The University of Illinois at Chicago has received a $12.4 million grant from the National Cancer Institute to study the predictors of smoking patterns from adolescence through young adulthood.
The grant builds on previous research conducted at UIC to better understand why some kids try cigarettes and quit, while others go on to become regular smokers.
The project will follow approximately 1,200 Chicago-area youth, first identified during mid-adolescence, who are now entering young adulthood -- the period of highest risk for establishing smoking and dependence, said Robin Mermelstein, professor of psychology and director of UIC's Institute for Health Research and Policy.
"We have a large group of individuals who we started to follow when they were in 9th and 10th grade," Mermelstein said. "Now they are transitioning into young adulthood, when there are multiple risks that they are encountering, such as tobacco use, increased alcohol use and a variety of other risky behaviors that may make them more vulnerable to developing a whole host of negative health outcomes."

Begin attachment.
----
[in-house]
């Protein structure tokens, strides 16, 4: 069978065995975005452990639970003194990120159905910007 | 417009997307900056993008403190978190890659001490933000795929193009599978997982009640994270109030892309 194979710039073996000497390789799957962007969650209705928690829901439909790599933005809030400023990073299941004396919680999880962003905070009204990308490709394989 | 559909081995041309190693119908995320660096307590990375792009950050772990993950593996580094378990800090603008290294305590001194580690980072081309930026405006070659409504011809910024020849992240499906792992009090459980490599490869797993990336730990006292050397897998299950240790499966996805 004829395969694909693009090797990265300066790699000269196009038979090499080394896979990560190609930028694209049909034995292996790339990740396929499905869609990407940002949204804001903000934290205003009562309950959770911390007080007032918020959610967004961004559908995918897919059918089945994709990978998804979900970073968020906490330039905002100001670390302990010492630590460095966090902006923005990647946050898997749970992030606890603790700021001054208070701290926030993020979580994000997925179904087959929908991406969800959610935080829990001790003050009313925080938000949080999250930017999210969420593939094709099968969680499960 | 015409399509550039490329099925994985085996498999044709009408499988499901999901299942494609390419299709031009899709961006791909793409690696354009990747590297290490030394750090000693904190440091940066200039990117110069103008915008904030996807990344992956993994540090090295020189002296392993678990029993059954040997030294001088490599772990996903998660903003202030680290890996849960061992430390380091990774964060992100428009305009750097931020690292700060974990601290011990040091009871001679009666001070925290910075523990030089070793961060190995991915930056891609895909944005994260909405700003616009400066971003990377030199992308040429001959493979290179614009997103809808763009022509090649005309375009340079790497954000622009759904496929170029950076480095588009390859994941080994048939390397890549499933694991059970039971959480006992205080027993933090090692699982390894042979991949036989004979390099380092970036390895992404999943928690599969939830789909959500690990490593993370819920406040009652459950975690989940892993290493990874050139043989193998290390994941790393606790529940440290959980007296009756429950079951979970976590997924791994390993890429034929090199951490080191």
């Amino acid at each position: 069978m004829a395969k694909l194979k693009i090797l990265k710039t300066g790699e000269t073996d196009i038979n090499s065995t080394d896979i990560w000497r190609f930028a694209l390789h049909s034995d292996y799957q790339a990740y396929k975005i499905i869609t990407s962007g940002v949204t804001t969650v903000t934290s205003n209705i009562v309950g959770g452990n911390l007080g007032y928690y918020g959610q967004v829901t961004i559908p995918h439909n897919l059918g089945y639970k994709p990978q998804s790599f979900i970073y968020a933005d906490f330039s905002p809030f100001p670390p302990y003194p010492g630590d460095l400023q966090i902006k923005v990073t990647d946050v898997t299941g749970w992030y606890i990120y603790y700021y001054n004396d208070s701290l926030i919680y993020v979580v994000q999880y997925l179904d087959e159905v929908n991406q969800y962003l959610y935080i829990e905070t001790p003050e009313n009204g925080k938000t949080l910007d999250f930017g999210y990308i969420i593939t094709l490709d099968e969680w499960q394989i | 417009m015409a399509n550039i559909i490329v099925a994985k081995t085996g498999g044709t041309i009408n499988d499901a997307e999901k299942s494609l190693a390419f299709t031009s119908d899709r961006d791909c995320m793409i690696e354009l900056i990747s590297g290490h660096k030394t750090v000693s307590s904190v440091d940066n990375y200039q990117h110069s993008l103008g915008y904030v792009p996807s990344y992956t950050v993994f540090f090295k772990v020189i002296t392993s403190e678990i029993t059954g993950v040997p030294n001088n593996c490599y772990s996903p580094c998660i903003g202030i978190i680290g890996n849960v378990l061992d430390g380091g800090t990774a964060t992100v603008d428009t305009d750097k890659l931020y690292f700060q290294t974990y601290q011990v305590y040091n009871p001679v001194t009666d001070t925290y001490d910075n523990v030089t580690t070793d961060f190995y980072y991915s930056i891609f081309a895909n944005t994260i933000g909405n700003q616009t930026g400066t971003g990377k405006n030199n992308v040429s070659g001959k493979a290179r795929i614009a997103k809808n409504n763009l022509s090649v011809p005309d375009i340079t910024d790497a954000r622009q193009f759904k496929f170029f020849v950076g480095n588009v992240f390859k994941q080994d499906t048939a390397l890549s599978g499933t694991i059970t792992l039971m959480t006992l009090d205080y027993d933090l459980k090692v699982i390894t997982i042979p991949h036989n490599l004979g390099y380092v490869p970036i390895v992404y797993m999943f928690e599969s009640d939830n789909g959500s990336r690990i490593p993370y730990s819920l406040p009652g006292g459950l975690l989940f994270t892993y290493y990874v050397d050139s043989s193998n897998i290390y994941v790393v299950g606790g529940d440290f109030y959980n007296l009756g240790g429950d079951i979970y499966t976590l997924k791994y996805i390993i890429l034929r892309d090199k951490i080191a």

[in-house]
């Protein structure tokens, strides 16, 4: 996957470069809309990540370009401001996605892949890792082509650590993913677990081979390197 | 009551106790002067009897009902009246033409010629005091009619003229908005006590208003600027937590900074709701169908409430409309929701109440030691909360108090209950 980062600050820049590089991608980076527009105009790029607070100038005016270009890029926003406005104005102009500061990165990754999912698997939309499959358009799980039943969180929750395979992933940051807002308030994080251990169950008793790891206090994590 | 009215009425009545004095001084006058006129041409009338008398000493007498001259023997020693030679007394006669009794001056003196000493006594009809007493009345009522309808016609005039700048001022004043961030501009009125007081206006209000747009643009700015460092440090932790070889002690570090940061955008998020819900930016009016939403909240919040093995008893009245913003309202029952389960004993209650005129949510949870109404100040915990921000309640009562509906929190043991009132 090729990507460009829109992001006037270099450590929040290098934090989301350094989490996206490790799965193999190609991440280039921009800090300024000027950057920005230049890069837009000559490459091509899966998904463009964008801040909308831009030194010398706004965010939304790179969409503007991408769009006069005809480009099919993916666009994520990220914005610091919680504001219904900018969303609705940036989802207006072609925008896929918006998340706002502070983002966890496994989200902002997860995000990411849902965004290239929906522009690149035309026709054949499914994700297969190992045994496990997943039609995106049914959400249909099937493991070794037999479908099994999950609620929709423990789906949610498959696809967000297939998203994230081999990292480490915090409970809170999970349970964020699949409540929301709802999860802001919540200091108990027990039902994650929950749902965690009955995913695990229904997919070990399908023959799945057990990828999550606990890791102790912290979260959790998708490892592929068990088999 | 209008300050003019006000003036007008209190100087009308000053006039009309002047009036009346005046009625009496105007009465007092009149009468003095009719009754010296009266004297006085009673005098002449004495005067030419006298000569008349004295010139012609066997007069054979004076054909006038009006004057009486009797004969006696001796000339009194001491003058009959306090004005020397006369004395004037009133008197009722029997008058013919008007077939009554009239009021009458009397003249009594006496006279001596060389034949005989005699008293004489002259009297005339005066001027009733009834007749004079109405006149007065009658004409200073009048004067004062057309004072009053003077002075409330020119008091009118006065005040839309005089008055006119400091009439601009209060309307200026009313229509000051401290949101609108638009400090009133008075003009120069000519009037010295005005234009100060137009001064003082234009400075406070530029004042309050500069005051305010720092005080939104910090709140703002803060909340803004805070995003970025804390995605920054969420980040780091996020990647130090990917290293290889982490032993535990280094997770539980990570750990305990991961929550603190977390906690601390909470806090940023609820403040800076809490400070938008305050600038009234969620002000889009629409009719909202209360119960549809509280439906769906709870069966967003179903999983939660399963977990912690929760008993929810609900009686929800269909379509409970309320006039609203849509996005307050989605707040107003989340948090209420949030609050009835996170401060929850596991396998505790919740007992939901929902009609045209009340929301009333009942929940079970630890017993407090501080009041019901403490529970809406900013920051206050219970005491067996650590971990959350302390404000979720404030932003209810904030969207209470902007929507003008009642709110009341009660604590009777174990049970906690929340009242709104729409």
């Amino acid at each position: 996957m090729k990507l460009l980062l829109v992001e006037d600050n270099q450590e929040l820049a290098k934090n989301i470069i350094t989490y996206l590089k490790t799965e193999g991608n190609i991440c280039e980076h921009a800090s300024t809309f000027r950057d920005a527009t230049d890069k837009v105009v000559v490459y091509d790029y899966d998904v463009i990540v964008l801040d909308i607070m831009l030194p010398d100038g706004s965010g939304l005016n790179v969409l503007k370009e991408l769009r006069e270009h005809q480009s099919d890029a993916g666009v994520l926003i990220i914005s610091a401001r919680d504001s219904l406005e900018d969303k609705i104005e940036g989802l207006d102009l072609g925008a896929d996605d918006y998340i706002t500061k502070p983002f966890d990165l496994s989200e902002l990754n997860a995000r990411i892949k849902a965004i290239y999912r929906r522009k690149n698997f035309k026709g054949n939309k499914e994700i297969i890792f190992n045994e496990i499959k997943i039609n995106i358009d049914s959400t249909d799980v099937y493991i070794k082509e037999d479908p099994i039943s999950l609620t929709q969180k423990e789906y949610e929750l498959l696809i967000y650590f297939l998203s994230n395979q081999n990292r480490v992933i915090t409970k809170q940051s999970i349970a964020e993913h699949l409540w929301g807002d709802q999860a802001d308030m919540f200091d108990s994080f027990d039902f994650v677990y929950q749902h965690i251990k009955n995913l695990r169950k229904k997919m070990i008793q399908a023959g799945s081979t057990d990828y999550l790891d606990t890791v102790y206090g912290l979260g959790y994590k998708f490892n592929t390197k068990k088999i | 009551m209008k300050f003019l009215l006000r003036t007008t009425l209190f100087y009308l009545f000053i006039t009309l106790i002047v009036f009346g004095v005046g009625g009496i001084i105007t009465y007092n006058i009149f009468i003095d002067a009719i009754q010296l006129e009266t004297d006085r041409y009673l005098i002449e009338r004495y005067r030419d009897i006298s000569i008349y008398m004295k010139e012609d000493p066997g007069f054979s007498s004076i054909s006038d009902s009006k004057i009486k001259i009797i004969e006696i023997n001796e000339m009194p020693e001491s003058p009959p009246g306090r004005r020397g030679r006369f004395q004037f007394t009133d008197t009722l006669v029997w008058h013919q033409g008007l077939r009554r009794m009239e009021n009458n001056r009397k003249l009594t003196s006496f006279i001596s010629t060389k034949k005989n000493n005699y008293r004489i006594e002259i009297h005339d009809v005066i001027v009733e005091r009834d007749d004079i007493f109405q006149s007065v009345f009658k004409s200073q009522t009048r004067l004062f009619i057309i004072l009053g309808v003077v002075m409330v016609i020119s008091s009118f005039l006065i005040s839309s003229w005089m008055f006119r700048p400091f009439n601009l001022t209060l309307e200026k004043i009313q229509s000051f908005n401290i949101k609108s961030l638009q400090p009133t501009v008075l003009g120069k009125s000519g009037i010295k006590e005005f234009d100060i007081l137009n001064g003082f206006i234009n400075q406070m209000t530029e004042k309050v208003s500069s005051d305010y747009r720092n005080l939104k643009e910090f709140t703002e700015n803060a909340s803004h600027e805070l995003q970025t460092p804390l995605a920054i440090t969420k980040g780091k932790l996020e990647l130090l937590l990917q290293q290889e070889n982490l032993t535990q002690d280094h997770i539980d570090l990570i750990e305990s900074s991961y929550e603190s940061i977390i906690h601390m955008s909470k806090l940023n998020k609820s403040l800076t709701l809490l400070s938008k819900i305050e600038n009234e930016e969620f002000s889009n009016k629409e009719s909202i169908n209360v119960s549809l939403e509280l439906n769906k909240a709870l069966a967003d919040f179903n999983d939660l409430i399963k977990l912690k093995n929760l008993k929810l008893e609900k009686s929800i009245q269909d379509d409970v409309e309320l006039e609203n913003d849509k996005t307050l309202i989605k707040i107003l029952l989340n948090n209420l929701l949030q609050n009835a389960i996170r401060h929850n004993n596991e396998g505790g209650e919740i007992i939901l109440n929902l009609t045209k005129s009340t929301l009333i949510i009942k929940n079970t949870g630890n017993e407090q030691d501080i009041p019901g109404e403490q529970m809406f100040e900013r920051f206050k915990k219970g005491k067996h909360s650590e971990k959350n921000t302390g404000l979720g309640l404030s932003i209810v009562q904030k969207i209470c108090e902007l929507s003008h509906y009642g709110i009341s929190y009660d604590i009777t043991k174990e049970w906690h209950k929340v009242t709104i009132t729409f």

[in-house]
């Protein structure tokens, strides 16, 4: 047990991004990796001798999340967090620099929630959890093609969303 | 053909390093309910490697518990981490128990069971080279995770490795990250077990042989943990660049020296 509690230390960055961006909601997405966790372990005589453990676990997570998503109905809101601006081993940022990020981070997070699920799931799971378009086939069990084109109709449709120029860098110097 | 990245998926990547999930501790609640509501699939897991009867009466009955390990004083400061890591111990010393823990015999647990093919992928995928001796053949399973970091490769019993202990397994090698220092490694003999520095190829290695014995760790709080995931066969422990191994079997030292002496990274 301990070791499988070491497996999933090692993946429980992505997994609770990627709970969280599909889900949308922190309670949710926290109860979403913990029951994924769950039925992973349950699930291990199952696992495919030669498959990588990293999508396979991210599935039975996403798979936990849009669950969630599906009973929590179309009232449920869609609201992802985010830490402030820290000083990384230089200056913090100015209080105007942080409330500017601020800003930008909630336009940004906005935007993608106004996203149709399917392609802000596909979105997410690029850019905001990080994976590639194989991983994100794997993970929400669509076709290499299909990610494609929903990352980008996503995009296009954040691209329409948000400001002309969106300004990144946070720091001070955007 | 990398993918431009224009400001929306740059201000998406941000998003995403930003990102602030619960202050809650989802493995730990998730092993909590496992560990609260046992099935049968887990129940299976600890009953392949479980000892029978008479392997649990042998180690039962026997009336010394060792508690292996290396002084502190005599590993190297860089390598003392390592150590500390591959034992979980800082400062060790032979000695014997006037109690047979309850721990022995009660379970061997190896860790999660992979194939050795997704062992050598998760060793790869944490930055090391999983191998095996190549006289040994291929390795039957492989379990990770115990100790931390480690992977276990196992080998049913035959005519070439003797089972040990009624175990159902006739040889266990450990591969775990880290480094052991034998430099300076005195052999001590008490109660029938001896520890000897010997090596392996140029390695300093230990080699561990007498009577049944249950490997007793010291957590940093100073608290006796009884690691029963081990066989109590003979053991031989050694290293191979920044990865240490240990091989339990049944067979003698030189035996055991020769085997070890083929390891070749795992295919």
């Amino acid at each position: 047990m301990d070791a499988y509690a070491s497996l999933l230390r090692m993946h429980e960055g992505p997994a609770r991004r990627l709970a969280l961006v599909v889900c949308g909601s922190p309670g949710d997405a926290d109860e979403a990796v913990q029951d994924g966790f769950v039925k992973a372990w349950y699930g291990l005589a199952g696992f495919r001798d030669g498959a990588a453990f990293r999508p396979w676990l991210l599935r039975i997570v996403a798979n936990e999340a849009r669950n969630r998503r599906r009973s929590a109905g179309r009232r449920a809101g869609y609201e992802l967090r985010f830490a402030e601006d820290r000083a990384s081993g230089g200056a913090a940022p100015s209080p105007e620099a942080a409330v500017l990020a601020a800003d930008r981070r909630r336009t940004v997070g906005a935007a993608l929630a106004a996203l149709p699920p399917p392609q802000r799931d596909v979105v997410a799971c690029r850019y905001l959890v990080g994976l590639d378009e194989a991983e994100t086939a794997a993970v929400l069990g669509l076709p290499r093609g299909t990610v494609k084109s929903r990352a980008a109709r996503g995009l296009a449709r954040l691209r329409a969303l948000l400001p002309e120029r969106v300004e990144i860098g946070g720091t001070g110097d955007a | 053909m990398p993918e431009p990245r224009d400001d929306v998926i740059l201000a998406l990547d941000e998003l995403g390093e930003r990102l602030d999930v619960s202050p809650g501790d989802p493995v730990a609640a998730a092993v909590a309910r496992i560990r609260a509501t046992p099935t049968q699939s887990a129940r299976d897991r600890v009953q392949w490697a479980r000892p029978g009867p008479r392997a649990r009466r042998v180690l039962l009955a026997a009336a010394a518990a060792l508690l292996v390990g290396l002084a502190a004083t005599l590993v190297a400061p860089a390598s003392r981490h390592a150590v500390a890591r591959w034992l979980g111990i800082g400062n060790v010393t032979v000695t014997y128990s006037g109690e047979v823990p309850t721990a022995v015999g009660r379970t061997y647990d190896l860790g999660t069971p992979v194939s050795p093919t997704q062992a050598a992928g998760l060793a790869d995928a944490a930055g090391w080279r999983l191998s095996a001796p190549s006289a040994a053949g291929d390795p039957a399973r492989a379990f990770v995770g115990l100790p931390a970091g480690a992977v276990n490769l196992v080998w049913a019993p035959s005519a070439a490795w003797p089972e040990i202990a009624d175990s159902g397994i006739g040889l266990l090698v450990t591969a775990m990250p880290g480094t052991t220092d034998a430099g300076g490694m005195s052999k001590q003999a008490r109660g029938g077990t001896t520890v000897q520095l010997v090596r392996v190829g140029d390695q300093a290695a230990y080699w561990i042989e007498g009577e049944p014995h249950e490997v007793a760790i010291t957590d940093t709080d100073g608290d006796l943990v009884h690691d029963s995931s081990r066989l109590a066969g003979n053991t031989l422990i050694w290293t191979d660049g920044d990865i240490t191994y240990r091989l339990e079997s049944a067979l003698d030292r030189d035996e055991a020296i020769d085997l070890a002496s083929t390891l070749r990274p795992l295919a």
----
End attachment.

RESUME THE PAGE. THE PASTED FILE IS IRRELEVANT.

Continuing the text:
Rates of smoking among adolescents have declined, but unfortunately, not fast enough, according to Mermelstein.
Recent studies have shown that in 2008, almost 45 percent of high school seniors smoked during the preceding 30 days, and 11 percent smoked daily.
The multi-level study will focus on the social and emotional contexts that may influence smoking and explore genetic markers for the development of dependence.
The researchers want to track the young adults in their day-to-day lives to find out how they are feeling, to learn what tobacco advertising they are exposed to, and to assess how their social lives and perceived pressures change in this very transitional time, according to Mermelstein, principal investigator of the study.
The researchers will conduct one-on-one interviews using personal digital assistants to ask part
|Contact: Sherri McGinnis Gonzlez|
University of Illinois at Chicago